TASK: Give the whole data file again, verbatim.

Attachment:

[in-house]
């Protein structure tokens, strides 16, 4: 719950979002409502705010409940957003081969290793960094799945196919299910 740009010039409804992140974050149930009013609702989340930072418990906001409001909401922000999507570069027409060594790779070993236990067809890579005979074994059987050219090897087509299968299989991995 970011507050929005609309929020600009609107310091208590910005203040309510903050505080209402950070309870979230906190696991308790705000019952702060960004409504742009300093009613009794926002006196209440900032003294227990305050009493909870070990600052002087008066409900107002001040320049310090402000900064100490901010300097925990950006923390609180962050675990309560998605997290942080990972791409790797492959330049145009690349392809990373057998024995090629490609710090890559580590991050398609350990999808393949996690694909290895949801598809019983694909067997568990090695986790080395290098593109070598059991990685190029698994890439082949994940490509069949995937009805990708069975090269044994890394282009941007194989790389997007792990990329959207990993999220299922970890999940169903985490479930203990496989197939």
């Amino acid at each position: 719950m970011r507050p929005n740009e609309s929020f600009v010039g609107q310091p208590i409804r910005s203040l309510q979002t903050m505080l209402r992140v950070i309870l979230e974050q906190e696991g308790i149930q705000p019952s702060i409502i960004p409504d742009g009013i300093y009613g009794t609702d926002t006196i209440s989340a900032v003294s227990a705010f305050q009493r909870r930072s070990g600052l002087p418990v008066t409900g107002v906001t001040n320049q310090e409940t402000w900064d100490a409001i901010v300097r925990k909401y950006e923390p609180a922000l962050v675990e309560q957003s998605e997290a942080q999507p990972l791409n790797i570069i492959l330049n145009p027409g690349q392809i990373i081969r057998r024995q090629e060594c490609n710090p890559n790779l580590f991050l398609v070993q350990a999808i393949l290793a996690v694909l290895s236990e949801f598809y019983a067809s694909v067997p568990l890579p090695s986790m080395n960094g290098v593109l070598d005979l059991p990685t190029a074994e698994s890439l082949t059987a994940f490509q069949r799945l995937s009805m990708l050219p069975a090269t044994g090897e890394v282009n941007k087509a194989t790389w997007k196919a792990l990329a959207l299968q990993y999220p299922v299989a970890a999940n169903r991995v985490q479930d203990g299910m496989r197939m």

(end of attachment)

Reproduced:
[in-house]
């Protein structure tokens, strides 16, 4: 719950979002409502705010409940957003081969290793960094799945196919299910 740009010039409804992140974050149930009013609702989340930072418990906001409001909401922000999507570069027409060594790779070993236990067809890579005979074994059987050219090897087509299968299989991995 970011507050929005609309929020600009609107310091208590910005203040309510903050505080209402950070309870979230906190696991308790705000019952702060960004409504742009300093009613009794926002006196209440900032003294227990305050009493909870070990600052002087008066409900107002001040320049310090402000900064100490901010300097925990950006923390609180962050675990309560998605997290942080990972791409790797492959330049145009690349392809990373057998024995090629490609710090890559580590991050398609350990999808393949996690694909290895949801598809019983694909067997568990090695986790080395290098593109070598059991990685190029698994890439082949994940490509069949995937009805990708069975090269044994890394282009941007194989790389997007792990990329959207990993999220299922970890999940169903985490479930203990496989197939």
């Amino acid at each position: 719950m970011r507050p929005n740009e609309s929020f600009v010039g609107q310091p208590i409804r910005s203040l309510q979002t903050m505080l209402r992140v950070i309870l979230e974050q906190e696991g308790i149930q705000p019952s702060i409502i960004p409504d742009g009013i300093y009613g009794t609702d926002t006196i209440s989340a900032v003294s227990a705010f305050q009493r909870r930072s070990g600052l002087p418990v008066t409900g107002v906001t001040n320049q310090e409940t402000w900064d100490a409001i901010v300097r925990k909401y950006e923390p609180a922000l962050v675990e309560q957003s998605e997290a942080q999507p990972l791409n790797i570069i492959l330049n145009p027409g690349q392809i990373i081969r057998r024995q090629e060594c490609n710090p890559n790779l580590f991050l398609v070993q350990a999808i393949l290793a996690v694909l290895s236990e949801f598809y019983a067809s694909v067997p568990l890579p090695s986790m080395n960094g290098v593109l070598d005979l059991p990685t190029a074994e698994s890439l082949t059987a994940f490509q069949r799945l995937s009805m990708l050219p069975a090269t044994g090897e890394v282009n941007k087509a194989t790389w997007k196919a792990l990329a959207l299968q990993y999220p299922v299989a970890a999940n169903r991995v985490q479930d203990g299910m496989r197939m």